Distinguished Professor of Physics
College of Liberal Arts and Sciences
David Tanner’s research group works in two primary areas: Optical properties of solids and Experimental Astrophysics. Optical effects in solids occur in the wavelength range from the far infrared through the near ultraviolet. The Tanner group has worked hard to achieve coverage over this very broad spectral range to measure small, often anisotropic, samples, with analysis to estimate the optical conductivity and dielectric function.
The study of the optical properties of high-temperature superconductors has been an important part of Tanner’s research program. Among the results are the discovery of the non-Drude “midinfrared” absorption, the first observation of the collapse of the quasiparticle scattering rate at the superconducting transition, and the demonstration that spectral features thought to represent the superconducting energy gap were from other causes. In collaboration with colleagues in the Department of Chemistry, Tanner has also an interest in the structure, transport, optical, and luminescence properties of conductive polymers.
The Tanner group at the University of Florida is a member of a team conducting a search for axions. The discovery of the axion, or placing strong limits on its existence, would have profound implications for two of the most important problems in contemporary physics: (a) the origin of CP symmetry in the strong interactions, and (b) the composition of the dark matter that makes up approximately 30% of the mass of the universe. The experiment exploits the fact that axions may be stimulated to convert into microwave photons in a microwave cavity threaded by a large magnetic field. This detection method, first proposed by Pierre Sikivie of the University of Florida physics department, is the basis of an ongoing experiment at Lawrence Livermore National Laboratory.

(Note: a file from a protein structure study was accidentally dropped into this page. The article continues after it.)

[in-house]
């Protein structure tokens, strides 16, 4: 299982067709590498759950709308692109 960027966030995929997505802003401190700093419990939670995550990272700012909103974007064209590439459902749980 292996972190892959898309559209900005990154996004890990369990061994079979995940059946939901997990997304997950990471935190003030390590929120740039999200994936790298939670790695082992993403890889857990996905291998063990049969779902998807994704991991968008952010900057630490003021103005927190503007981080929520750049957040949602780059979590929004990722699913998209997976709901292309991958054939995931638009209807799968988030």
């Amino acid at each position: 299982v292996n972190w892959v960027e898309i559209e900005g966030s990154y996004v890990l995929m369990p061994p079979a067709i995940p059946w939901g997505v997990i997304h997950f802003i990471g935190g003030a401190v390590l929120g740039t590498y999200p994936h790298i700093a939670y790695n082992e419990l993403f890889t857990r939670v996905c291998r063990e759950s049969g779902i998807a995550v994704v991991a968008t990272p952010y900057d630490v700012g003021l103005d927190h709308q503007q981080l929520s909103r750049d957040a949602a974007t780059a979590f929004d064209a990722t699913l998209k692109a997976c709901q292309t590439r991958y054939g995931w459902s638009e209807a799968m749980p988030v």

Tanner is also part of the University of Florida’s LIGO (Laser Interferometer Gravitational-Wave Observatory) project that studies gravitational waves. While the University of Florida’s initial role in LIGO was to build and deliver the “input optics”, following a long data-taking run LIGO is presently beginning an upgrade, called “advanced LIGO,” that will increase the sensitivity tenfold. The University of Florida and the Tanner group will build the input optics for advanced LIGO and also be involved in data analysis, a major task during operations.